How one photographer captures changing immigrant families



A video still image from photographer Annu Palakunnathu Matthew's latest project "Majority Minority," documenting changing US demographics.


Courtesy of Annu Palakunnathu Matthews/SepiaEYE

Twenty students sharing two rolls of film — for a whole semester.

That's what Annu Palakunnathu Matthew remembers about her first photography course when she was a university student in in Madras, India — now called Chennai. 

Despite the limits, she was immediately intrigued by the craft. “I was interested in the fact that photography is created from reality and what we communicate through it," she says. "People think it’s the truth, but it can be manipulated in terms of what it communicates.”

In the US, Matthew continued studying photography and earned a master’s degree in photography at the University of Delaware. She also realized the complex cultural realities of American society. 

“When I say I’m Indian, I often get mistaken for a Native American," she says. "And all of this confusion happens because Columbus was looking for India and found North America instead.”

Initially, Matthew “found this funny, but then I realized that I didn’t have much knowledge of the Native Americans.”

After reading more  and seeing how certain terms — Native American, American Indian and Indian — reflect identity and race in the US, she created a photo series called “An Indian from India.”

The diptychs show self-portraits of Matthew alongside archival images of Native Americans to “question some of the stereotyping that happens to people outside of the majority.” Several are displayed at the Smithsonian Institution's National Museum of Natural History in Washington, DC.

Her other work includes “Open Wound,” which uses photo animations “like a time machine” to show how the partition between India and Pakistan in 1947 affected families.

Matthew’s current project, called "Majority Minority," looks at America's fast-changing demographics. She’s photographed immigrant families across several generations and been struck by how the “grandchildren are completely Americanized."

She also noticed that the immigrant women she photographed "realized a sense of self and that they should be treated equally and accepting that certain things that come from their culture are not things that they would accept in their lives now.”

So far, she’s documented about 20 families and welcomes others to get involved in the project

Here's a selection of her work, with observations from Matthew:

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    Referring to her process, Matthew says, “I had a list of the ideas that I wanted to convey, and then I went through a lot of books. Then, I contacted the Library of Congress, and the Denver Public Library, and the University of Pennsylvania’s Museum of Archeology and Anthropology. They would then send me CDs with scans of the original photographs.”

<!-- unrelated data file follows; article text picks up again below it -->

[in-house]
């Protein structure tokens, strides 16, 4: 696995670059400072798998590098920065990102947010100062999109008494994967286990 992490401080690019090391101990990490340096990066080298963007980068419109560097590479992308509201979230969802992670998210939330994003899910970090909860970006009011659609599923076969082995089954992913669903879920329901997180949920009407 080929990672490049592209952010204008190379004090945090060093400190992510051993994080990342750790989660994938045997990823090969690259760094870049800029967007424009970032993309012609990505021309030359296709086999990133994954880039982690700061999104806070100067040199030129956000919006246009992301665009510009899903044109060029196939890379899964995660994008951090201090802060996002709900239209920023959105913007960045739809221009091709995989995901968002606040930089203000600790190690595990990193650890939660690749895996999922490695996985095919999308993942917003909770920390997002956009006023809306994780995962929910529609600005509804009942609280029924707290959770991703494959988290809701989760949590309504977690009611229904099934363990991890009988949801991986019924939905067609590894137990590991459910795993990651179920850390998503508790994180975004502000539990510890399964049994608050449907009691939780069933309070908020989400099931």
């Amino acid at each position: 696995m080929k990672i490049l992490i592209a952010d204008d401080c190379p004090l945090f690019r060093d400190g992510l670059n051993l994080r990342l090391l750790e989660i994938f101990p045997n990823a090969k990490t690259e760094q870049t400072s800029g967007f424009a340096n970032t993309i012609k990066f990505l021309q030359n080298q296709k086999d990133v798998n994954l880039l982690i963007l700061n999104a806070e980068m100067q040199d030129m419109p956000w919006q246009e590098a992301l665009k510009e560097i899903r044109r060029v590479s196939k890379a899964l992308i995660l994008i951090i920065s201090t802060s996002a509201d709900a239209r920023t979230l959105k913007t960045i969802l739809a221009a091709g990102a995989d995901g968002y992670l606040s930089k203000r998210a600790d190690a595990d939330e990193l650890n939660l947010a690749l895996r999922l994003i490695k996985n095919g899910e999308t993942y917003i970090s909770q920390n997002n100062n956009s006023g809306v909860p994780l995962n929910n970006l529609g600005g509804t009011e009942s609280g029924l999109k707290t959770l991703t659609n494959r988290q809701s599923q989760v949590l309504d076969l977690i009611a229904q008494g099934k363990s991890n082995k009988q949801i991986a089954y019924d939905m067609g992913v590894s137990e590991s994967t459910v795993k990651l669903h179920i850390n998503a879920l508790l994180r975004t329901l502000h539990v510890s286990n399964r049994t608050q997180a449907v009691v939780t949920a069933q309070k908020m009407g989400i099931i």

Courtesy of Annu Palakunnathu Matthews/SepiaEYE

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    “The response to my work is usually, ‘Wow, I never thought about it that way,'" says Matthew. "And that’s what I want my photograph to do.”


    Courtesy of Annu Palakunnathu Matthews/SepiaEYE

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    For the self-portraits, Matthew would use a self-timer or get help from someone, and usually take the images in her living room using natural light. The imagery started on film and was digitized later. “I’d bring the image onto the computer and then I cut out my outline and put it on the same background as the original scan of the Native American portraits.”


    Courtesy of Annu Palakunnathu Matthews/SepiaEYE

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    Kaw-Claa with nose ring/Annu with nose ring


    Annu Palakunnathu Matthew

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    Matthew on using Photoshop to manipulate images: “My philosophy is that a lot of people, if they’ve got a bad photograph, can apply a few filters and make it look gimmicky and likable. I think that Photoshop when used a verb, when the image looks ‘Photoshopped,’ doesn’t work as well as when it is used as a tool to communicate visually.”


    Annu Palakunnathu Matthew

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    Whiteman and Indian/Indian and Whiteman


    Courtesy of Annu Palakunnathu Matthews/SepiaEYE

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    Tom Torlino, Navajo, on entry to Carlise School, Carlise, Pennsylvania/Annu Palakunnathu Matthew, Indian, on entry to the United States of America


    Courtesy of Annu Palakunnathu Matthews/SepiaEYE

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    Tom Torlino, Navajo, three years later, Carlise/Annu Palakunnathu Matthew, Indian, nine years later, Providence


    Courtesy of Annu Palakunnathu Matthews/SepiaEYE

In Arts, Culture & MediaCultureGlobal Nation.

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